September 30, 2015
In recent years stories of cyber espionage have become common in the news. Experts debate the actual economic impact of cyber espionage, but seem to be convinced that it is one of the greatest threats to U.S. economic security. As its economy has stagnated and it seeks to retain a competitive edge, China is often identified as a major impetus for commercial cyber espionage. For example, in March 2012, Tze Chao, a former DuPont employee, pleaded guilty to conspiracy to commit cyber espionage. In his plea, he admitted to passing trade secrets related to DuPont’s proprietary blend of titanium dioxide (TiO2) to companies he knew to be controlled by the government of the People’s Republic of China (PRC) over his a 36-year career with DuPont. Moreover, he admitted that he passed the information as a result of a desire of the PRC to obtain the technology from western companies.
The U.S. is working to find ways to protect itself from outside cyber attacks. In May 2014, the U.S. indicted five Chinese nationals, including members of the Chinese military, in China, alleging that the defendants had conspired to hack into the computers of U.S. businesses to steal trade secrets and other sensitive information that would provide Chinese companies a competitive edge. Domestic criminal statutes may have little practical effect, but they set the stage for international pressure on China to take action. For example, in the days leading up to the highly anticipated September visit of President Xi Jinping, National security advisor Susan Rice highlighted the impact of China’s cyber spying against American companies, saying that the spying “isn’t a mild irritation… It puts enormous strain on our bilateral relations and it is a critical factor in determining the future trajectory of U.S.-China ties.” “Cyber-enabled espionage that targets personal and corporate information for the economic gain of businesses undermines our long-term economic cooperation and it needs to stop,” Rice said.
Despite evidence and accusations to the contrary, President Xi recently told the Wall Street Journal that “[t]he Chinese government does not engage in theft of commercial secrets in any form, nor does it encourage or support Chinese companies to engage in such practices in any way. Cybertheft of commercial secrets and hacking attacks against government networks are both illegal; such acts are criminal offenses and should be punished according to law and relevant international conventions. China and the United States share common concerns on cybersecurity. We are ready to strengthen cooperation with the U.S. side on this issue.”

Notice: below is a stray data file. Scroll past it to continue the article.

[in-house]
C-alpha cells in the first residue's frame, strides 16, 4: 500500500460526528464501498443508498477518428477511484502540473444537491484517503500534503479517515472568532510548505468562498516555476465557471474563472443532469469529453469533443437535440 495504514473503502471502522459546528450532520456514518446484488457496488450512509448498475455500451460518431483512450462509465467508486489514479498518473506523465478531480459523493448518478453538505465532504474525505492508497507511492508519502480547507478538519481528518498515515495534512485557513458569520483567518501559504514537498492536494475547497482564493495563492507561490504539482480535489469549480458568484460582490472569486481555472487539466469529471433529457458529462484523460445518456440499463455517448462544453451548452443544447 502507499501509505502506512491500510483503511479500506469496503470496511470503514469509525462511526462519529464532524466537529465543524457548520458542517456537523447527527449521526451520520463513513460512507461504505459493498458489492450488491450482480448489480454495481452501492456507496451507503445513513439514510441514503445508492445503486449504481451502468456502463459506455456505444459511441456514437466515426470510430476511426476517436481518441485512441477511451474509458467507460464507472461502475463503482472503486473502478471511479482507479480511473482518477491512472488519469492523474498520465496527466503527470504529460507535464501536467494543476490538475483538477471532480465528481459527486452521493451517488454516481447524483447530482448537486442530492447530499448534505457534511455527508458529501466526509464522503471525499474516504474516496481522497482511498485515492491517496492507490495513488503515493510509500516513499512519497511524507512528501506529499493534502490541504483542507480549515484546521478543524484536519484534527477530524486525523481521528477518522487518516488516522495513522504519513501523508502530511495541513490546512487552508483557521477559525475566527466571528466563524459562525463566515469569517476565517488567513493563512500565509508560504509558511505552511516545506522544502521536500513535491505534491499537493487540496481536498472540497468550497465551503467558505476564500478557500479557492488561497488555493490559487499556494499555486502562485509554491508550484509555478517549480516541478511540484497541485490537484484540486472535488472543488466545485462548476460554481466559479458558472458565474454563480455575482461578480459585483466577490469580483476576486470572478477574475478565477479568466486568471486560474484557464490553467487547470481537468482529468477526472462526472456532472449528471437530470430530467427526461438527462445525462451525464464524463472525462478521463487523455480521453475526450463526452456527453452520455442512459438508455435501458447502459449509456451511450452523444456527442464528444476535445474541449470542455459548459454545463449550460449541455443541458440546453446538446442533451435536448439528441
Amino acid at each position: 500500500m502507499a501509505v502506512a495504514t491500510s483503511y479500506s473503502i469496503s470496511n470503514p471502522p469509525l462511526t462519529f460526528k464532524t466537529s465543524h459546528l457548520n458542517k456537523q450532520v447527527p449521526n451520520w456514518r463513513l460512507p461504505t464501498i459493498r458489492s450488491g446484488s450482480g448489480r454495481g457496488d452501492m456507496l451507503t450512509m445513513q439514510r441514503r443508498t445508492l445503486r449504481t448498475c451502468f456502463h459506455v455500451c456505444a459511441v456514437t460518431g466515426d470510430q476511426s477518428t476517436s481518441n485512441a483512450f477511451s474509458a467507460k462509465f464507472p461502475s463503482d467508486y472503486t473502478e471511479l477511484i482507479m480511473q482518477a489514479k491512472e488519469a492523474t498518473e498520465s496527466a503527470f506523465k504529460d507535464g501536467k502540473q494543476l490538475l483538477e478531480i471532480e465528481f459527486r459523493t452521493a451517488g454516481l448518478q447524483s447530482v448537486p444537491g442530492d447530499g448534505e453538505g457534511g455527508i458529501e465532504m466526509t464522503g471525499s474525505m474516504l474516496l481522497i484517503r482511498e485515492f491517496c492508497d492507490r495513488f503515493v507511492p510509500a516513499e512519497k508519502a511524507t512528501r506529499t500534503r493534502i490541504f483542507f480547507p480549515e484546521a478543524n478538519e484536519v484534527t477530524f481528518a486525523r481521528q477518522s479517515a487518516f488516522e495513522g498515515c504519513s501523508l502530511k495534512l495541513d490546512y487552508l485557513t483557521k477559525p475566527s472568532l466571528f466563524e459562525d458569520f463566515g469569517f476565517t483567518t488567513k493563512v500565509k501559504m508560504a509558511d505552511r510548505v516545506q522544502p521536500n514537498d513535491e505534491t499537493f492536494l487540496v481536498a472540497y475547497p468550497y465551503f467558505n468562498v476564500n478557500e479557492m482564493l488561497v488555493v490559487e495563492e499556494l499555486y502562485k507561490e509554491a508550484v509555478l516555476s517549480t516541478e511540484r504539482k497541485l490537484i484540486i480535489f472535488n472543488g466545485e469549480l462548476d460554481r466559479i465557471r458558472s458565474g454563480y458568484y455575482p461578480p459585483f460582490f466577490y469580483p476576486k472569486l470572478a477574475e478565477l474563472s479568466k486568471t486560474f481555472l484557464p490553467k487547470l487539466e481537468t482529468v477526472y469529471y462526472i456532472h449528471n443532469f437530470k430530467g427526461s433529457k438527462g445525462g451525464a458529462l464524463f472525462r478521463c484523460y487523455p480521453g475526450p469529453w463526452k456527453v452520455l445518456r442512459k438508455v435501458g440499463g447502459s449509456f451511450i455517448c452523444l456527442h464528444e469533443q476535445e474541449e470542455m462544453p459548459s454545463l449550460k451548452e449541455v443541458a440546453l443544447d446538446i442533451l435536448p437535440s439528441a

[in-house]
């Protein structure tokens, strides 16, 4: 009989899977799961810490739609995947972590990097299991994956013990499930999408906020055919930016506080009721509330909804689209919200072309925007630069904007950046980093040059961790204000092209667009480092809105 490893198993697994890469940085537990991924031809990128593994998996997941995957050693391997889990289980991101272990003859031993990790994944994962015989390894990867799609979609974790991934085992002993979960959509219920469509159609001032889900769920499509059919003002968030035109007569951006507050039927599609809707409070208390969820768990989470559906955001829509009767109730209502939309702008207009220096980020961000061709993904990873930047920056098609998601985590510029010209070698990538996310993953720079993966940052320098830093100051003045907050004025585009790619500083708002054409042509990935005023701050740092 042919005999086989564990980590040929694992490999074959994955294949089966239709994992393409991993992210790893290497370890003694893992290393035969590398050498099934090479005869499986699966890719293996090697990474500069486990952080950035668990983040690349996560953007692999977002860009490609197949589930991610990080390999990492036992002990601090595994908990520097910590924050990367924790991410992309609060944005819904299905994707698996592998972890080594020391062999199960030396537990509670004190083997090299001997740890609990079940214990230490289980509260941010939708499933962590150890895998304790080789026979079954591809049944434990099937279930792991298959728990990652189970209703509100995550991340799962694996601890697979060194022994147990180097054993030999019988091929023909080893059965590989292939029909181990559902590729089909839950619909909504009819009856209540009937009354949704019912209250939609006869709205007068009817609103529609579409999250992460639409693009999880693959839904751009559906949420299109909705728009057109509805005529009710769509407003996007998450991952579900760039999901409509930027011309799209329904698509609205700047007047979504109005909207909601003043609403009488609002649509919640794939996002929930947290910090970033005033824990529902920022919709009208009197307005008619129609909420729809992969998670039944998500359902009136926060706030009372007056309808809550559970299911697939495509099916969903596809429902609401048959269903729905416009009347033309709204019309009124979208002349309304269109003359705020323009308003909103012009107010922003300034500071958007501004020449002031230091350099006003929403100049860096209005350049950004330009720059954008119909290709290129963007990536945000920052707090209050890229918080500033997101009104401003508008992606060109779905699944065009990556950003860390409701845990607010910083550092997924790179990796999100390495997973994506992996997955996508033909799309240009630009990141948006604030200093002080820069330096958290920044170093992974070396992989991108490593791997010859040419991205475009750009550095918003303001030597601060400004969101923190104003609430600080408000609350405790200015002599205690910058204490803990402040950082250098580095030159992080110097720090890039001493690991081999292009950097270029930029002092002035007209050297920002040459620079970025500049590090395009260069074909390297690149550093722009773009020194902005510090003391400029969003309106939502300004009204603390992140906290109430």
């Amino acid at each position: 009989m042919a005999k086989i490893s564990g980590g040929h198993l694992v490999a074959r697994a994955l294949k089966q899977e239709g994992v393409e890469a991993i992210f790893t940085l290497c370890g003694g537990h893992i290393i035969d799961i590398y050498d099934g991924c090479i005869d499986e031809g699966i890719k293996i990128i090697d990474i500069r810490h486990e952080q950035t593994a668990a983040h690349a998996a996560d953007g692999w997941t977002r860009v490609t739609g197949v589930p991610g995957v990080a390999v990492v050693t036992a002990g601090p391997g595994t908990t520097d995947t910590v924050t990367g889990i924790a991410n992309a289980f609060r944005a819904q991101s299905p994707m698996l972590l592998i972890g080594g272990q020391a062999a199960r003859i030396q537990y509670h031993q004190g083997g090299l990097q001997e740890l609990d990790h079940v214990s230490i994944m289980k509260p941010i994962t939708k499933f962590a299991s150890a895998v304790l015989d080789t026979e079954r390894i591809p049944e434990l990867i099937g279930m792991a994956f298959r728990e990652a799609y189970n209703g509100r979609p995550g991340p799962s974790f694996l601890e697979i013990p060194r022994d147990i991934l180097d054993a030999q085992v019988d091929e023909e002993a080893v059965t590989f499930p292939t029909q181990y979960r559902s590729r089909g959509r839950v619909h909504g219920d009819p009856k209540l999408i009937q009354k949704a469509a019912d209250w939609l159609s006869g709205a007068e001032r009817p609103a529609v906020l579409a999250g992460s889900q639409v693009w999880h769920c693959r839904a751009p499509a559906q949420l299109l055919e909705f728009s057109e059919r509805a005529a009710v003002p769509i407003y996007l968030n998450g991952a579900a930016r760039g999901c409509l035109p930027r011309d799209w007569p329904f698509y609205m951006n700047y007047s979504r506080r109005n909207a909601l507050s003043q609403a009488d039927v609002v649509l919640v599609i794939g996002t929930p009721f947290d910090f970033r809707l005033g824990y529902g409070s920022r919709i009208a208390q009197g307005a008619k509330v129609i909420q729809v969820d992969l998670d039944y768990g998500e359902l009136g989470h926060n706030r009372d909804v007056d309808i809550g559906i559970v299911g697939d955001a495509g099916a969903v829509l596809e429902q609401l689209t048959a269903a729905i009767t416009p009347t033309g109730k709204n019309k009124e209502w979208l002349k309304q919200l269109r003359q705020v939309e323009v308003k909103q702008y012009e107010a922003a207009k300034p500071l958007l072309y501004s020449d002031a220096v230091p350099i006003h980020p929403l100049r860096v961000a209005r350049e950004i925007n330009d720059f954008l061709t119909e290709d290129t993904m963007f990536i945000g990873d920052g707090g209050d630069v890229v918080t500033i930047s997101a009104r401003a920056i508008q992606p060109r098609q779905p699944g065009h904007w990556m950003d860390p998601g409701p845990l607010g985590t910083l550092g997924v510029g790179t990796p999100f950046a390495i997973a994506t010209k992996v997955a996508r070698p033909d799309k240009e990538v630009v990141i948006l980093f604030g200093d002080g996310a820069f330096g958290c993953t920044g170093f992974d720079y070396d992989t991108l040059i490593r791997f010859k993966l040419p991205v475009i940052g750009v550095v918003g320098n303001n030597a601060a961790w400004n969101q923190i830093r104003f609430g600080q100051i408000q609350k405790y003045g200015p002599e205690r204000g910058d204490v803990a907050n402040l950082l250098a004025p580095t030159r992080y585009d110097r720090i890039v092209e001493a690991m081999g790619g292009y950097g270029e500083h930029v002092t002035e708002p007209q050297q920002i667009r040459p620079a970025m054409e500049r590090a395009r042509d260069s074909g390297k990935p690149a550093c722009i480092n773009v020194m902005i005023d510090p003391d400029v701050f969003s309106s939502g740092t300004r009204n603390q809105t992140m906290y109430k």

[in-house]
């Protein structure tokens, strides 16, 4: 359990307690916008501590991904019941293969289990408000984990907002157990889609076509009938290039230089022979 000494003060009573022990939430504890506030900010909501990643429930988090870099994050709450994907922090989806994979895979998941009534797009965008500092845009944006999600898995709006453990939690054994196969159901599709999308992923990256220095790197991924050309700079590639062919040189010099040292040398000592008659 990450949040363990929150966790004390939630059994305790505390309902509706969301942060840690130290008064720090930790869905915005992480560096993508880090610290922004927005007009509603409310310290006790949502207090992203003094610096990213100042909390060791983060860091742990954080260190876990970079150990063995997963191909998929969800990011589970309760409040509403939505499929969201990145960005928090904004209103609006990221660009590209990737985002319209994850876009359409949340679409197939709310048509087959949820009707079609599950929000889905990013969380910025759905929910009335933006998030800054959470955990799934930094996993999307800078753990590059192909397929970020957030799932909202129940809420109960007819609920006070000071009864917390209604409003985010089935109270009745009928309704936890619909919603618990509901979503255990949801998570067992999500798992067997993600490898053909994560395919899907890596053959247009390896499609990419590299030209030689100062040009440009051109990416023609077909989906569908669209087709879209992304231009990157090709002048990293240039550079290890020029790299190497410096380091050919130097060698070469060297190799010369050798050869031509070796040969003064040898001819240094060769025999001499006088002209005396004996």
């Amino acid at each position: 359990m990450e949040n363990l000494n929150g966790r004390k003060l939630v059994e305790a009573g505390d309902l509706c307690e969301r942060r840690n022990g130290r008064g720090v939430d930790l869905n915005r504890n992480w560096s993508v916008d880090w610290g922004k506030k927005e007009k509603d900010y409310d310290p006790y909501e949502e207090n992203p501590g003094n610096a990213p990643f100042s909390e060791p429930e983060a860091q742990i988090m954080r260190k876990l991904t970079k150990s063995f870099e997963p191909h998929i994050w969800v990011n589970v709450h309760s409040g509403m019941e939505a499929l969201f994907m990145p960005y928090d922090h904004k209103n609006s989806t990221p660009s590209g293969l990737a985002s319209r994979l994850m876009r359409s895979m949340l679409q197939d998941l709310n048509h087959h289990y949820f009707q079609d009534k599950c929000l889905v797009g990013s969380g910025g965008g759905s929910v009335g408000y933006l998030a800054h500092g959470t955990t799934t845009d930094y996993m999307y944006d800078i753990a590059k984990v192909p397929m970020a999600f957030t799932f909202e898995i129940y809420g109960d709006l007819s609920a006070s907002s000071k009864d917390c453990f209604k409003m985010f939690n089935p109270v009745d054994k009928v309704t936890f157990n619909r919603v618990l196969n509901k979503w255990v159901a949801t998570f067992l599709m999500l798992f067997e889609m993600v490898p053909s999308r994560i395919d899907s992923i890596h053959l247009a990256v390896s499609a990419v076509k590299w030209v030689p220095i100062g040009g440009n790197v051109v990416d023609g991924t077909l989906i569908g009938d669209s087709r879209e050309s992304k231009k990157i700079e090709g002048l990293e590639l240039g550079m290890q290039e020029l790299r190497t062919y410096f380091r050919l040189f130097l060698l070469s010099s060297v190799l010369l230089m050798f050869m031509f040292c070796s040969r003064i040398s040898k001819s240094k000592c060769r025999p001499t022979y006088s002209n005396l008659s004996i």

Ostensibly, China has taken steps to implement both a domestic and international program to combat cyber crimes. In July, China passed cyber security legislation which requires that Chinese Internet providers store data collected within China, in China. This gives the Chinese government what would seem to be exclusive dominion over the information under current regulatory schemes. The bill is designed to allow the government to take all necessary steps to “safeguard cyberspace sovereignty and national security” from the threat of cyber attack, cybercrime and the spread of “harmful” information online. The sweeping powers granted by the legislation should, in theory, enable the Chinese government to prosecute cyber offenders domestically as alluded to by President Xi. However, some in the international community are skeptical of the move, criticizing it as a step in the wrong direction. The law is aimed at protecting domestic users from incursions into their network, but also gives the government unprecedented access to the personal and business information of its citizens. The law seeks to regulate “critical information infrastructure” by not just protecting it from cyber attack but also allowing stricter enforcement of the type of censorship that groups such as Human Rights Watch have denounced for many years.
Despite concerns with China’s domestic legislation, the U.S. government’s attention is on cyber issues, including the challenges of international espionage. During President Xi’s first stop in Seattle in September, he met technology industry leaders at a banquet that preceded his visit with U.S. officials in Washington. President Xi told the audience “commercial cyber theft and hacking against government networks are crimes that must be punished in accordance with the law and relevant international treaties… The Chinese government will not… engage in commercial theft or encourage or support such attempts by anyone.” He indicated China’s willingness to engage in dialogue with the U.S. regarding cooperation on cyber crime.